6. I didn’t forget how much joy Quasi give me either. For a while there – when I moved to Seattle in ’98 and for a crazed nine-month period became the Music Editor of The Stranger and found myself living MY LIFE DREAM and yet not with the woman I loved because of circumstances way beyond our control – Quasi were the main band in a life that had spiralled out of control and then back into hyperreality and star-tossed focus and shortly after would go even weirder. Every three minutes during their set, I found myself clutching myself convulsively nearly unable to believe I am still able to experience such paroxysms of joy. It was every time Janet hit a drum basically, or Sam hit the keyboards. Or either of them sang. Certainly, the Breeders cover and ‘California’ and all the other echoes of a previous existence didn’t hurt.
  7. Towards the end, Sam asked if there were any requests. I shouted out immediately for ‘You Turn Me On’… the one song Quasi clearly never cover – perhaps the most magical song of the 90s for me.
  8. It didn’t bother me.
  9. I have no words. I cannot hope to express through words what I capture in dance. “Side note, in this life one should aspire to the amount of joy that @everett_true had dancing to Quasi last night” – Nadia Buyse, Facebook.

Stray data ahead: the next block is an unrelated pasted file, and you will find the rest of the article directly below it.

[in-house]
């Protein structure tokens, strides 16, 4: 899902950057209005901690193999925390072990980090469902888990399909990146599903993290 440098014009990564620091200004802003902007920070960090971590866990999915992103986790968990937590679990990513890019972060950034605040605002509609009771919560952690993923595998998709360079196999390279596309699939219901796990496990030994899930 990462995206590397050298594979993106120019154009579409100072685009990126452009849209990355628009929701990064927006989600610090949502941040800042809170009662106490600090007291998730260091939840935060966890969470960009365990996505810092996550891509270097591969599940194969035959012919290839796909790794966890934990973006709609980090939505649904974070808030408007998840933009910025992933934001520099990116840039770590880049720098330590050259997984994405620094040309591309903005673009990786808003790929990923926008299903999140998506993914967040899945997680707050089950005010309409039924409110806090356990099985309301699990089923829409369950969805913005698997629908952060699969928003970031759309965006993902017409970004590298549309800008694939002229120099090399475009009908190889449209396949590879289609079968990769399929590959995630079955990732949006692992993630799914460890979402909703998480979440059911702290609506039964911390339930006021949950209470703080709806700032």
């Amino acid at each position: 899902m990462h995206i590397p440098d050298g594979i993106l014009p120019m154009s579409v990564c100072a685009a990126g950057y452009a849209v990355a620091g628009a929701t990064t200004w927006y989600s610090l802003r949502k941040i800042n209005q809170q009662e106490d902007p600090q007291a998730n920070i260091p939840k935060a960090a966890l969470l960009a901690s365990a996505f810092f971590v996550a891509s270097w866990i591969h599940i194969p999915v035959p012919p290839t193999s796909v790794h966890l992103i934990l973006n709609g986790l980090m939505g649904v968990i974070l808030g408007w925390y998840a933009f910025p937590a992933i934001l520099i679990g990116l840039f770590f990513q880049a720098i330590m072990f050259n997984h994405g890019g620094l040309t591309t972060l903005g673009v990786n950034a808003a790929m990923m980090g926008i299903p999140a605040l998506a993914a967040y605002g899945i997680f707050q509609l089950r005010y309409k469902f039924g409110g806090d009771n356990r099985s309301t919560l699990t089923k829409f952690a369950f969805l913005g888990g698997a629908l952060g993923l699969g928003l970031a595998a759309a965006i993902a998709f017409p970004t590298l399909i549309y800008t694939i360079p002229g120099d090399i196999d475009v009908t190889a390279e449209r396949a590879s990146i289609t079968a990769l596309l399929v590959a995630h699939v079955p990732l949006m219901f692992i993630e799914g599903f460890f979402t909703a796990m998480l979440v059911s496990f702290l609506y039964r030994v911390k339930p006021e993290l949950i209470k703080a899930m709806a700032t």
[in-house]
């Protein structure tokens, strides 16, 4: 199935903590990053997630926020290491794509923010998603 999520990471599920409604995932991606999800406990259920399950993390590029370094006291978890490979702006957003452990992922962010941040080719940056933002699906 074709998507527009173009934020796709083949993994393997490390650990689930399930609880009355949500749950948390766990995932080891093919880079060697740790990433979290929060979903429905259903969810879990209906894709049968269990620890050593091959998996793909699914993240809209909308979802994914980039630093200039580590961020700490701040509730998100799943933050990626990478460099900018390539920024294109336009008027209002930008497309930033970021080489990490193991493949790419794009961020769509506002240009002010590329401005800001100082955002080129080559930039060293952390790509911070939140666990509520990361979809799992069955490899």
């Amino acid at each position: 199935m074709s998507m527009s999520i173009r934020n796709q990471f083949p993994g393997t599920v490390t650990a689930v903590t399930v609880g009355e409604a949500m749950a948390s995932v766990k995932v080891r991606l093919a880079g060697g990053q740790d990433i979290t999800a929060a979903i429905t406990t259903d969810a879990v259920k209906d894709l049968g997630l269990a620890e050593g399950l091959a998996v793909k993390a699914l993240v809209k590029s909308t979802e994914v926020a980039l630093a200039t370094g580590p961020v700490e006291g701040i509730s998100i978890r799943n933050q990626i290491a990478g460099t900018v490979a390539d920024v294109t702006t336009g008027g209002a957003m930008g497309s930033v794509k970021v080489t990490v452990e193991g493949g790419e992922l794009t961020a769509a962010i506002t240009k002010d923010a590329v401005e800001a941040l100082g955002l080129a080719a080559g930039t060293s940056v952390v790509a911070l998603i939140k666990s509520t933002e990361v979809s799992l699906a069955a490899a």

How NOT to write about music – 171. Henrik Munkeby Nørstebø // Audrey Chen // F. Ampism // The Burbling Mind // DJ Fiery Biscuits

Yeah, I’m guessing you may know what to have expected from Wednesday night at the Rose Hill.

Warped, mutant retro-futuristic electronica.

Dystopian dancing.

Amplified trombone and object orchestra – this sometimes sounded like someone farting into a wind tunnel, while everyone around kept very straight faces. Either that, or the fellow (Henrik Munkeby Nørstebø) appeared intent on duplicating the sounds you hear within an MRI scanner. I don’t mean to be mean, just reporting. I happen to be a fan of MRI scanner machine sounds, the dislocated noise glitch electronica.